Why so much care of an old trunk?' inquired some one; 'what on earth is in it?'

'Nothing less,' quoth Richard, 'than the lives and fortunes of all the good people of England.'

Long after, he kept up the same joke, and even made it a standing subject of mirth among his friends. Two new neighbours, being introduced to his house, were very hospitably entertained in the usual manner, along with some others, till the company having become merry, Richard started up with a candle in his hand, desiring all the rest to follow him. The party proceeded with bottles and glasses in hand, to the garret, where, somewhat to the surprise of the new guests, who alone were uninitiated, the ex-Protector pulled out an old hairy trunk to the middle of the floor, and seating himself on it, proposed as a toast, 'Prosperity to Old England.' Each man in succession seated himself on the trunk, and drank the toast; one of the new guests coming last, to whom Mr. Cromwell called out: 'Now, sit light, for you have the lives and fortunes of all the good people of England under you.' Finally, he explained the freak by taking out the addresses, and reading some of them, amidst the laughter of the company.


If a grave is open on Sunday, there will be another dug in the week.

This I believe to be a very narrowly limited superstition, as Sunday is generally a favourite day for funerals among the poor. I have, however, met with it in one parish, where Sunday funerals are the exception, and I recollect one instance in particular. A woman coming down from church, and observing an open grave, remarked: 'Ah, there will be some-body else wanting a grave before the week is out!' Strangely enough (the population of the place was then under a thousand), her words came true, and the grave was dug for her.

If a corpse does not stiffen after death, or if the rigor mortis disappears before burial, it is a sign that there will be a death in the family before the end of the year.

In the case of a child of my own, every joint of the corpse was as flexible as in life. I was perplexed at this, thinking that perhaps the little fellow might, after all, be in a trance. While I was considering the matter, I perceived a bystander looking very grave, and evidently having something on her mind. On asking her what she wished to say, I received for answer that, though she did not put any faith in it herself, yet people did say that such a thing was the sign of another death in the family within the twelve-month.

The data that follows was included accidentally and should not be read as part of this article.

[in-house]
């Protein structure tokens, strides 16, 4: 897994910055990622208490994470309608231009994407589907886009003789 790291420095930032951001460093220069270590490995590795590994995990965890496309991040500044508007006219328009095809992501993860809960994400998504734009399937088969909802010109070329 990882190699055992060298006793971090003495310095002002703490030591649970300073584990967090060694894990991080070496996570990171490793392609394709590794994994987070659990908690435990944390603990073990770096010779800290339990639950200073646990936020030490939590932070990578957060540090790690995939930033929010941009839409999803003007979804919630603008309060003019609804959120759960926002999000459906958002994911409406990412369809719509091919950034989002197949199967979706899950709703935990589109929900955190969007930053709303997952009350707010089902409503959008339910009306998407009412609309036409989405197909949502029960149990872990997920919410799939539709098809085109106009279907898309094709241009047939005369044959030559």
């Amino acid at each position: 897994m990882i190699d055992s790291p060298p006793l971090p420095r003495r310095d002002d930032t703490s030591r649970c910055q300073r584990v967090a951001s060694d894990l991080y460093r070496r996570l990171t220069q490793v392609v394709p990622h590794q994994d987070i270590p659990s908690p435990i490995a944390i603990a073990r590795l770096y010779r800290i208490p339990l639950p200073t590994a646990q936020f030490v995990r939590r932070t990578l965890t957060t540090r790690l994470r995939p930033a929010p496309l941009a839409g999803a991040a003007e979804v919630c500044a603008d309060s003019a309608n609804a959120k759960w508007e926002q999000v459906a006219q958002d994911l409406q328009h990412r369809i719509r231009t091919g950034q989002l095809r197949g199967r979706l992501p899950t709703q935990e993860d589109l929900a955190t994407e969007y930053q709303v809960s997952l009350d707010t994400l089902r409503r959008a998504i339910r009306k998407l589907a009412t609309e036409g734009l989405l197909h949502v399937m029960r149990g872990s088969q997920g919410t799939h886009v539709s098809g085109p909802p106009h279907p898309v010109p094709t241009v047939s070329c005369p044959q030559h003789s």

If every remnant of Christmas decoration is not cleared out of church before Candlemas-day (the Purification, February 2), there will be a death that year in the family occupying the pew where a leaf or berry is left. An old lady (now dead) whom I knew, was so persuaded of the truth of this superstition, that she would not be contented to leave the clearing of her pew to the constituted authorities, but used to send her servant on Candlemas-eve to see that her own seat at any rate was thoroughly freed from danger.

Fires and candles also afford presages of death. Coffins flying out of the former, and winding-sheets guttering down from the latter. A winding-sheet is produced from a candle, if, after it has guttered, the strip, which has rum down, instead of being absorbed into the general tallow, remains unmelted: if, under these circumstances, it curls over away from the flame, it is a presage of death to the person in whose direction it points.

Coffins out of the fire are hollow oblong cinders spirted from it, and are a sign of a coming death in the family. I have seen cinders, which have flown out of the fire, picked up and examined to see what they presaged; for coffins are not the only things that are thus produced. If the cinder, instead of being oblong, is oval, it is a cradle, and predicts the advent of a baby; while, if it is round, it is a purse, and means prosperity.